to skeletal muscle, the cardiac acceleration and the hyper-
ventilation normally observed with systemic hypoxia
(Rowell et al. 1989; Seals et al. 1991a) would, with a very
large increase in Pa,Jfrom ~40 mmHg in systemic hypoxia
to ~620 mmHg in CO + hyperoxia, completely restore
these responses to normoxic levels despite the persistent
equal reduction in arterial oxyhaemoglobin. Systemic
hypoxia is thought to potentiate exercise-induced
sympathetic neural activation (Seals et al. 1991a). However,
this concept is based on studies using brief periods of
hypoxia exposure (3–4 min), which are not sufficient to
stabilise blood oxygenation and increase MSNA above
control (Seals et al. 1991a). This finding clearly contrasts
with the 260% increase in MSNA in resting humans after
20 min of 10% O2under hypocapnic conditions (Rowell et
al. 1989). Therefore, we hypothesised that the stimulatory
effects of systemic hypoxia and CO inhalation would be
similar at rest and during handgrip exercise when
sufficient time for equilibration of bodily O2 stores is
given. Lastly, we hypothesised that resting limb blood flow
and aerobic metabolism will be preserved despite an
augmented sympathetic vasoconstrictor activity with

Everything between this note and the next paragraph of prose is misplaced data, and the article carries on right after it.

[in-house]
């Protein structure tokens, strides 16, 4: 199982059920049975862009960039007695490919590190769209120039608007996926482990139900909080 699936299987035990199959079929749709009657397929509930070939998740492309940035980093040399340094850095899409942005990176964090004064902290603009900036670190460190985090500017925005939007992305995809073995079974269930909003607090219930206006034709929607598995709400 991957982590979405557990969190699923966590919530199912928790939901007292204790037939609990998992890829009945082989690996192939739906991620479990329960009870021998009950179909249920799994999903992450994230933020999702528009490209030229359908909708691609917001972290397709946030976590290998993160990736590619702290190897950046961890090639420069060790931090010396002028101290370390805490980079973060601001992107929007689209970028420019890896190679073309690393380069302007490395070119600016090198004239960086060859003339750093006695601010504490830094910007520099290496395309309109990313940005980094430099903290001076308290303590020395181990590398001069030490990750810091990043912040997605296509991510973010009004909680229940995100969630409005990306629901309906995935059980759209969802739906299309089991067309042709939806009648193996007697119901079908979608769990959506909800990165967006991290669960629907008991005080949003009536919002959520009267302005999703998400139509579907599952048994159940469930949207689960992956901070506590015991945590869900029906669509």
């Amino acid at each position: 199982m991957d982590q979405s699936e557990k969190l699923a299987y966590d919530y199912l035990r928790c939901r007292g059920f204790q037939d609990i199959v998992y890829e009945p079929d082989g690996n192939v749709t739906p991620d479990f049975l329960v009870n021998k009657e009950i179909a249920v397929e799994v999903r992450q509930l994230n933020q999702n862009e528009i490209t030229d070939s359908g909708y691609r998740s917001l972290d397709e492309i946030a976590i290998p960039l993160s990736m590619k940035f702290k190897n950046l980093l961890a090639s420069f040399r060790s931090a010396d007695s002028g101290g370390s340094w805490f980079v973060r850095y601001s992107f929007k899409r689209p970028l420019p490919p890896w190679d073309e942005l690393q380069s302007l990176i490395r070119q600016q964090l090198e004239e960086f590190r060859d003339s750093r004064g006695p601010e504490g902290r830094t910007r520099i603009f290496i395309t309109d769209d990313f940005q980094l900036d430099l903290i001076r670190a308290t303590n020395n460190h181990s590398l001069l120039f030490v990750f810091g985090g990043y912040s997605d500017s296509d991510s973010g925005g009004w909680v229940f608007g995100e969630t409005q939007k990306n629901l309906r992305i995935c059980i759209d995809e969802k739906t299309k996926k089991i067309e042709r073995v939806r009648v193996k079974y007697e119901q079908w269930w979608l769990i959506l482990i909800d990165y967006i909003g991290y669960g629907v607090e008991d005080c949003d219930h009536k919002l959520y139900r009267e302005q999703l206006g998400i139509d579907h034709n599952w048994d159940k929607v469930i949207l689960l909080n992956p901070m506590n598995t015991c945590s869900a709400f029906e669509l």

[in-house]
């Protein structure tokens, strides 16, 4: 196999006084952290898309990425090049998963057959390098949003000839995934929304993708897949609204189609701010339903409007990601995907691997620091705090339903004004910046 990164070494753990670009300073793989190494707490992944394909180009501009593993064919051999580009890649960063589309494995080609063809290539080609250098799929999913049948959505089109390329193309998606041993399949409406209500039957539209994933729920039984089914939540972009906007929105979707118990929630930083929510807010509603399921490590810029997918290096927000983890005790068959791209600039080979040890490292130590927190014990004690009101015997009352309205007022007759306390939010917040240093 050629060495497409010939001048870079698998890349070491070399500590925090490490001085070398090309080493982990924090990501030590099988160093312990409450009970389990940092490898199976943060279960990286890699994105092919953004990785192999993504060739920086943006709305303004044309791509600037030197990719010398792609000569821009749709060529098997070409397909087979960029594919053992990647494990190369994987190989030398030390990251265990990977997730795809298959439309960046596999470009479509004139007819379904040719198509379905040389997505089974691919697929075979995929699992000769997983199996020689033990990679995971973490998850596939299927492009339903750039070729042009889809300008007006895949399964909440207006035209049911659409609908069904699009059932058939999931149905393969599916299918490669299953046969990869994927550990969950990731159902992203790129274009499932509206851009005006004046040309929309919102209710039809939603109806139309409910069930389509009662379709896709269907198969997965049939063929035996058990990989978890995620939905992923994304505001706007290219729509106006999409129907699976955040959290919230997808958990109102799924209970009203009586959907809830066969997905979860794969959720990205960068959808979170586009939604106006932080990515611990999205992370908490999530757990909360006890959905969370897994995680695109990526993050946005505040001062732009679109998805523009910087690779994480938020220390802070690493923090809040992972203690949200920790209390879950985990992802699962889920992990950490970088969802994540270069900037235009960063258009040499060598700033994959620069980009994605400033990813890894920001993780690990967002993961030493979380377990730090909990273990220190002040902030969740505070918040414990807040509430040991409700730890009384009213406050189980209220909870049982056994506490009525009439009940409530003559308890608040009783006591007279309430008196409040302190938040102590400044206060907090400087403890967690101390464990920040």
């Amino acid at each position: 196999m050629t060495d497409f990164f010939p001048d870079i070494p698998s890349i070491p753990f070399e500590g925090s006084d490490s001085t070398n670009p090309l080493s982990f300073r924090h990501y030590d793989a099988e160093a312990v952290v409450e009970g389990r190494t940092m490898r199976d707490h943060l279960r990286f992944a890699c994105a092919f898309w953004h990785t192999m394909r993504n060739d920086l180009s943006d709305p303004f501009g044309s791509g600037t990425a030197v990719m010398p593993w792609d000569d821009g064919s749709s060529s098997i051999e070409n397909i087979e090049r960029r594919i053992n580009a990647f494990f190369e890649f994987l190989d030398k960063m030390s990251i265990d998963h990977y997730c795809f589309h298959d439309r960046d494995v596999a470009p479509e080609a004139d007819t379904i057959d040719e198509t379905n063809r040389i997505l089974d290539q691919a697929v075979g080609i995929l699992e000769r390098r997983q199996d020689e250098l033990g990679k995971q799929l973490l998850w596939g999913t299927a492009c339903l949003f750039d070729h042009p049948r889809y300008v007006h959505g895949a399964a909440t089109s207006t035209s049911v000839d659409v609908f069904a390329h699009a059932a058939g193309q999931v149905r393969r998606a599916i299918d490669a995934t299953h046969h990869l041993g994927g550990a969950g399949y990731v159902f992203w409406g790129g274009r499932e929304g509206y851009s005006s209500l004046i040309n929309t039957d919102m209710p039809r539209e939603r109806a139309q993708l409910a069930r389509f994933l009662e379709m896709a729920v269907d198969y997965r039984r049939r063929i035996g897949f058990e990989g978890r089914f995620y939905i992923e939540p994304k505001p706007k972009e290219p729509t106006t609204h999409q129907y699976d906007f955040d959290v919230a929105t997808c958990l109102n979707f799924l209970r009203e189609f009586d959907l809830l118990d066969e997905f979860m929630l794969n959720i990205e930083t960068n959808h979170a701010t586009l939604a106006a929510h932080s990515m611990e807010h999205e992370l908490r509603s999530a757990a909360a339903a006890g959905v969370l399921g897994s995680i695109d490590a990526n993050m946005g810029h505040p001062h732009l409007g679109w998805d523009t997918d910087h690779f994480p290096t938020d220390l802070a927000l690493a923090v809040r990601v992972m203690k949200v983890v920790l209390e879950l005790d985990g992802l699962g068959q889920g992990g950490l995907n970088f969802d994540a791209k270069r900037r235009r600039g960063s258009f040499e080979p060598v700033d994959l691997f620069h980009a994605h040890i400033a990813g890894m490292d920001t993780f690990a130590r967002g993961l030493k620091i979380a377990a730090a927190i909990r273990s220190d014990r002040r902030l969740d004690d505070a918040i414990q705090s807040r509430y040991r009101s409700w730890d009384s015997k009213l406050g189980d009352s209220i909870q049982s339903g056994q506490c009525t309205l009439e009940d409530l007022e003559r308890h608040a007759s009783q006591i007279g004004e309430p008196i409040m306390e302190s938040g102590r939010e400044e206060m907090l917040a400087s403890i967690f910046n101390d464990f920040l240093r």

hypoxia and CO inhalation. To test these hypotheses, we
measured skeletal MSNA (peroneal microneurography),
heart rate, mean arterial pressure, ventilation and leg
haemodynamics during supine rest, handgrip exercise and
recovery in healthy males exposed to conditions producing
the same reduction in arterial oxyhaemoglobin (i.e. hypoxia,
CO + normoxia, CO + hyperoxia) compared to normoxia,
but vastly different Pa,J(40–620 mmHg).
Twenty subjects participated in three studies. All subjects were
healthy caucasian males, 26 ± 1 years of age, body weight
74 ± 4 kg, and height 182 ± 3 cm. The subjects were fully
informed of any risks and discomforts associated with the
experiments before giving their informed written consent to
participate. The studies conformed to the code of Ethics of the
World Medical Association (Declaration of Helsinki) and were
approved by the Ethics Committee for Copenhagen and
In all three investigations, the subjects were studied in the supine
position. In the first study, eight of the subjects performed
rhythmic handgrip (RHG) exercise under the following four
conditions: (1) normoxia (inspiratory O2 fraction, FI,J
21.4 ± 0.2%; inspiratory O2tension, PI,J 163 ± 1 mmHg; blood
carboxyhaemoglobin fraction, COHb 2.3 ± 0.1%); (2) hypoxia
(FI,J 10.3 ± 0.1%; PI,J 78 ± 1 mmHg; COHb 2.2 ± 0.1%);
(3) CO breathing combined with normoxia (CO + normoxia;
FI,J 21.1 ± 0.1%; PI,J 160 ± 1 mmHg; COHb 20.3 ± 0.9%); and
(4) CO breathing combined with hyperoxia (CO + hyperoxia;
FI,J 95.9 ± 0.3%; PI,J 729 ± 3 mmHg; COHb 21.2 ± 0.9%).